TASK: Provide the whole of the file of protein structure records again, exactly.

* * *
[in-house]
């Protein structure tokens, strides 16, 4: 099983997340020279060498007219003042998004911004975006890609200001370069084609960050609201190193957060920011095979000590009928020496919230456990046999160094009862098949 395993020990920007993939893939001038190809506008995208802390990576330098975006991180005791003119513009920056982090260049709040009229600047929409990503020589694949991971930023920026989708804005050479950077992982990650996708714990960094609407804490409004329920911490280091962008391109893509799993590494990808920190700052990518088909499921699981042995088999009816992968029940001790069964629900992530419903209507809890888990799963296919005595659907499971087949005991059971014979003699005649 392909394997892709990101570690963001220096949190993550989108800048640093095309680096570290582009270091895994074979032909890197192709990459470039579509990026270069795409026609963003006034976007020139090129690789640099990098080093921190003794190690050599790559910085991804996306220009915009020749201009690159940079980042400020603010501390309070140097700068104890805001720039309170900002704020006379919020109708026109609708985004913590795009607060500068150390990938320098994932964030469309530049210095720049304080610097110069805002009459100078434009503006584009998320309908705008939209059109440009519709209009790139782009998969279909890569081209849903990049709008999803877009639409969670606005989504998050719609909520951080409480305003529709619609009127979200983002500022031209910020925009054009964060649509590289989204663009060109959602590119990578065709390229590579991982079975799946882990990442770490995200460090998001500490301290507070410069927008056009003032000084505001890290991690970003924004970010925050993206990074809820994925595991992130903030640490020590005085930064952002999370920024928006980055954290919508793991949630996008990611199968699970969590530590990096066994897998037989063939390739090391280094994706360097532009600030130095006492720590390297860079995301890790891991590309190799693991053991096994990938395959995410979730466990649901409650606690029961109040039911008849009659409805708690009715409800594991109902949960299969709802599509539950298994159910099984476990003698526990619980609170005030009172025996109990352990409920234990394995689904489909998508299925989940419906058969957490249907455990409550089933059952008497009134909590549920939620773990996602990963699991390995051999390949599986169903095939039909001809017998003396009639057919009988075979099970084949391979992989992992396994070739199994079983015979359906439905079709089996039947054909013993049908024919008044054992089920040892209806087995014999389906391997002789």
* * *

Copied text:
[in-house]
């Protein structure tokens, strides 16, 4: 099983997340020279060498007219003042998004911004975006890609200001370069084609960050609201190193957060920011095979000590009928020496919230456990046999160094009862098949 395993020990920007993939893939001038190809506008995208802390990576330098975006991180005791003119513009920056982090260049709040009229600047929409990503020589694949991971930023920026989708804005050479950077992982990650996708714990960094609407804490409004329920911490280091962008391109893509799993590494990808920190700052990518088909499921699981042995088999009816992968029940001790069964629900992530419903209507809890888990799963296919005595659907499971087949005991059971014979003699005649 392909394997892709990101570690963001220096949190993550989108800048640093095309680096570290582009270091895994074979032909890197192709990459470039579509990026270069795409026609963003006034976007020139090129690789640099990098080093921190003794190690050599790559910085991804996306220009915009020749201009690159940079980042400020603010501390309070140097700068104890805001720039309170900002704020006379919020109708026109609708985004913590795009607060500068150390990938320098994932964030469309530049210095720049304080610097110069805002009459100078434009503006584009998320309908705008939209059109440009519709209009790139782009998969279909890569081209849903990049709008999803877009639409969670606005989504998050719609909520951080409480305003529709619609009127979200983002500022031209910020925009054009964060649509590289989204663009060109959602590119990578065709390229590579991982079975799946882990990442770490995200460090998001500490301290507070410069927008056009003032000084505001890290991690970003924004970010925050993206990074809820994925595991992130903030640490020590005085930064952002999370920024928006980055954290919508793991949630996008990611199968699970969590530590990096066994897998037989063939390739090391280094994706360097532009600030130095006492720590390297860079995301890790891991590309190799693991053991096994990938395959995410979730466990649901409650606690029961109040039911008849009659409805708690009715409800594991109902949960299969709802599509539950298994159910099984476990003698526990619980609170005030009172025996109990352990409920234990394995689904489909998508299925989940419906058969957490249907455990409550089933059952008497009134909590549920939620773990996602990963699991390995051999390949599986169903095939039909001809017998003396009639057919009988075979099970084949391979992989992992396994070739199994079983015979359906439905079709089996039947054909013993049908024919008044054992089920040892209806087995014999389906391997002789």